Finnegans Wake is chockablockfull of specifics and structural underpinnings – much like the universe itself. But just like the universe it can hardly be fathomed at a single go. Plurality of interpretation is a necessary step to understanding most anything, and it’s an absolute survival tool with the Wake, particularly if you’re trying to maintain a Wake reading group – which, as I’ve stated repeatedly, is hands down the best way in. Besides, side-by-side examination of contrary theories happens to be a major motif in Finnegans Wake, particularly the first few chapters, viz. FW 49.36. Specifics are the key, and what I find so thoroughly engaging about the Johns’ books is their commitment to understanding Joyce himself, the world he came from, and the language he used.

This is not rivalry – at least not in the sense that we Westerners have traditionally understood how rivalries come into being: As early as the ancient Greeks (probably earlier), thinkers have generally gone about one-upping one another by a fairly predictable process: It starts with a thesis (viz. Homer’s Iliad: “War sucks”) which gets bandied about for awhile – generally enough time to make the reference commonplace – and then a counter-thesis will emerge (viz. Plato’s Republic: “War rocks”) which then uses the original as a kind of punching-bag. If the hierophants are contemporary with one another, a kind of back-and-forth pugilism will often ensue, viz. Joyce and Wyndham-Lewis, Hans Gabler and John Kidd, etc.

This was never* the case with Bishop and Gordon. For one thing, they’re not just contemporaries; their publications were essentially simultaneous – 1986 to be exact. They never needed each other as foils, so this “rivalry” was kind of foisted upon them. Make no mistake, the Johns of ’86 vehemently disagree with each other, and each John will gladly defend his thesis when pressed, but never in terms that refer to the other as “that guy over there that’s wrong” or anything even close to that. I’ve had the pleasure of sitting in the same Wake reading group with both of them, and they’re always polite, respectful, and downright amiable with one another. Whatever the reason for their so rarely being seen together, it certainly has nothing to do with animosity. Both books remain in print nearly 30 years after their original publication and are equally admired by readers to this day. The Johns seem quite comfortable sharing the throne, disagree though they might.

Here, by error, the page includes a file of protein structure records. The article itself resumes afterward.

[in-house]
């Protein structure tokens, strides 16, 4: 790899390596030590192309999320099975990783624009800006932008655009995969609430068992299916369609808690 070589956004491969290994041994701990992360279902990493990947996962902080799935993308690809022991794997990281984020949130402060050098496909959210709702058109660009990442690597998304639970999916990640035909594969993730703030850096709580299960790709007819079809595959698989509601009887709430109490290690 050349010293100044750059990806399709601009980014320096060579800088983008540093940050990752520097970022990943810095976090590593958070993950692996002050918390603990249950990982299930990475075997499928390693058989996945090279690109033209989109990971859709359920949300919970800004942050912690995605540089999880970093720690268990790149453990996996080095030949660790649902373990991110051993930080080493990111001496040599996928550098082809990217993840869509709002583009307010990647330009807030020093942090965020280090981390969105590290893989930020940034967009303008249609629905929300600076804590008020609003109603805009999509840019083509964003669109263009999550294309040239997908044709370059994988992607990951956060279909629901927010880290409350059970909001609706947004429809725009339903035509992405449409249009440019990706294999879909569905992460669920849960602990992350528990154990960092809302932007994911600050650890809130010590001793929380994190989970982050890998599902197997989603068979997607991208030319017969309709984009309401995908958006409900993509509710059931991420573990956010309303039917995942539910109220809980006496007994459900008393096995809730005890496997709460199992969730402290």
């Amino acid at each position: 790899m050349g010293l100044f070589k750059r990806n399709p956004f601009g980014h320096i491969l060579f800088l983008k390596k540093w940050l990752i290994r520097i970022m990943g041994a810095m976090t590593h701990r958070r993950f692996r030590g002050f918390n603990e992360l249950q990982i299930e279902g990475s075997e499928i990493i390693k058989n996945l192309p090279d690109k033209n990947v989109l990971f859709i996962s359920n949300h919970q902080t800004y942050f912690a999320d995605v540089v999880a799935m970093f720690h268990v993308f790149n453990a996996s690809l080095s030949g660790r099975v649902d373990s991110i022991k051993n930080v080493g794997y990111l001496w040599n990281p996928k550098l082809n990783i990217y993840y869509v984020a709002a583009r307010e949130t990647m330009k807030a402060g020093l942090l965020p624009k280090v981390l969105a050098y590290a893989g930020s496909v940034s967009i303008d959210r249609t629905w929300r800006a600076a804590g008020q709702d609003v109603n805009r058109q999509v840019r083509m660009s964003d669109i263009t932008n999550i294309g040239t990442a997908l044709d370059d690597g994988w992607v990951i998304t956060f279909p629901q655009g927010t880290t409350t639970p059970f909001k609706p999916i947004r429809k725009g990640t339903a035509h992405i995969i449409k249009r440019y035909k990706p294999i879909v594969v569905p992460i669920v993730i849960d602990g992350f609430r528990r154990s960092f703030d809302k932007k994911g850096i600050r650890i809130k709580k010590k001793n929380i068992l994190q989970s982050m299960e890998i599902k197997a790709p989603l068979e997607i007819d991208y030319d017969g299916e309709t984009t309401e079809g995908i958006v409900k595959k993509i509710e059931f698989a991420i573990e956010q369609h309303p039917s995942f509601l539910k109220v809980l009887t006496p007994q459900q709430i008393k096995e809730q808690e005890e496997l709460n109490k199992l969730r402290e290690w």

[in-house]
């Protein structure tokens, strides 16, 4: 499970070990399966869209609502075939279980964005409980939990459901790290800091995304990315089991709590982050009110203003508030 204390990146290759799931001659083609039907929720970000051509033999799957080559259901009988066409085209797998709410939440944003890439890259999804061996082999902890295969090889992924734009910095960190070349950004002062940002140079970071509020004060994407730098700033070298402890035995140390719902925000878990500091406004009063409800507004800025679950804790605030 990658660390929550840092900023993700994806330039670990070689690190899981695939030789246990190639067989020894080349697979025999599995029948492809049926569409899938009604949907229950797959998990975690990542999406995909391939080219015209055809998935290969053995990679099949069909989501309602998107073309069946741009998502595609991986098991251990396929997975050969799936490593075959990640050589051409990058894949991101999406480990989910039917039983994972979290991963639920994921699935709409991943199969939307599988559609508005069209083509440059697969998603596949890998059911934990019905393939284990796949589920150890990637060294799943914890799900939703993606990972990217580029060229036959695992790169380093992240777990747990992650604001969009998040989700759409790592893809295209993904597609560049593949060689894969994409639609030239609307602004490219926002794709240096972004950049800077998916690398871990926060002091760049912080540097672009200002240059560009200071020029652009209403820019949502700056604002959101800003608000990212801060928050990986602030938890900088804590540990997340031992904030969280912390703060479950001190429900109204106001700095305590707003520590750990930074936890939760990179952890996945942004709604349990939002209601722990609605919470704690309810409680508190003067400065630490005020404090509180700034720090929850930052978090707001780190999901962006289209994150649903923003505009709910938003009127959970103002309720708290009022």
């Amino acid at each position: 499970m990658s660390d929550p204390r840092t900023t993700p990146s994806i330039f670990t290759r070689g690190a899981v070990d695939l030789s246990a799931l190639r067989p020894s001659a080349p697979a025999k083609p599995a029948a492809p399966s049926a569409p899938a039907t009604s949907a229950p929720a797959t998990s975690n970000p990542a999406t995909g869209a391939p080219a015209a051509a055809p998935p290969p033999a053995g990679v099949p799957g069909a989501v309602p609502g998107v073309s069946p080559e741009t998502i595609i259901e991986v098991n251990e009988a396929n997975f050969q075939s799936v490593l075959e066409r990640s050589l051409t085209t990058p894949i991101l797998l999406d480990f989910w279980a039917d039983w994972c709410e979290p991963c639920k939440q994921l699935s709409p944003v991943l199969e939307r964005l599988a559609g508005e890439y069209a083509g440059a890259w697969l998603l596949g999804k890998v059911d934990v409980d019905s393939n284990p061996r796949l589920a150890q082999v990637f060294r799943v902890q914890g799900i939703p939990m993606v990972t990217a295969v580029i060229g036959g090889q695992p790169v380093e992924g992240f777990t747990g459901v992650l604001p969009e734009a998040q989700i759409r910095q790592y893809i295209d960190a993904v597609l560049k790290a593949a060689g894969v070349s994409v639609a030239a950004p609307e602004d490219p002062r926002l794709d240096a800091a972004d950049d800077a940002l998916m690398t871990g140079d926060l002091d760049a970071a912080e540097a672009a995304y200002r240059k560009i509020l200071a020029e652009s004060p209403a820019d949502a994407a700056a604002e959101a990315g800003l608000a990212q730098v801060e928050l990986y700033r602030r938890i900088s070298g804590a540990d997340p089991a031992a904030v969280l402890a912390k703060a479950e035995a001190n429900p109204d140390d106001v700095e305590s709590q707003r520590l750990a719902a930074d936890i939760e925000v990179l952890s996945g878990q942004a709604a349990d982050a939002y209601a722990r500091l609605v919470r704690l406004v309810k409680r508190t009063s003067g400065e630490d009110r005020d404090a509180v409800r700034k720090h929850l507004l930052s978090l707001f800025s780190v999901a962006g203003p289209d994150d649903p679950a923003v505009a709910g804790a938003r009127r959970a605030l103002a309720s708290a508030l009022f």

I’ve read both books through a number of times and gladly recommend them both. Personal preferences are allowed, of course, and perhaps because I’m an actor, I prefer Gordon. He gives me more to work with in terms of how to imagine the text up and on its feet – an exercise that Bishop’s reading by its very definition precludes. For a good Bishop-oriented perspective, see fellow Wake-blogger Peter Quadrino’s Review.


These books are tough reads – both of them. In my opinion the best way for a beginner to use them is to work with a given Wake passage and see what the Johns have to say about it using The Workbook.** It puts them in dialogue with each other, creating a kind of “chat room” if you will. The more books you use, the more pluralized your understanding becomes – it’s as good as a reading group, actually.

* Well, almost never. Gordon apparently wrote a fairly harsh review of Bishop’s book back in 1987. He freely admits it was not one of his prouder moments, and Bishop never retaliated.
** For more on “Finnegans Workbook” and how it came to be, see last week’s blogpost.

The Mathematics of Art / The Aesthetics of Math

Document2The above diagram is the result of working through “Proposition Number One” from Euclid’s Elements, in which ruler and compass are used to construct an equilateral triangle. The steps are simple enough: Draw two circles – one with A as center and AB as radius, the other with B as center and BA as radius. Let where they intersect be called C, and there you have your equilateral triangle: ABC.


Why does Euclid specify complete circles? Seems a bit superfluous – wouldn’t arcs be more efficient? For one thing arcs would take up less paper – no small concern for an ancient Greek if the historians are correct. Plus, drawing complete circles creates two intersections, giving us redundant and potentially confusing data. So why?


Euclid is not just a mathematician, he’s also an artist. The above illustration is much more aesthetically pleasing than its ‘efficient’ counterpart: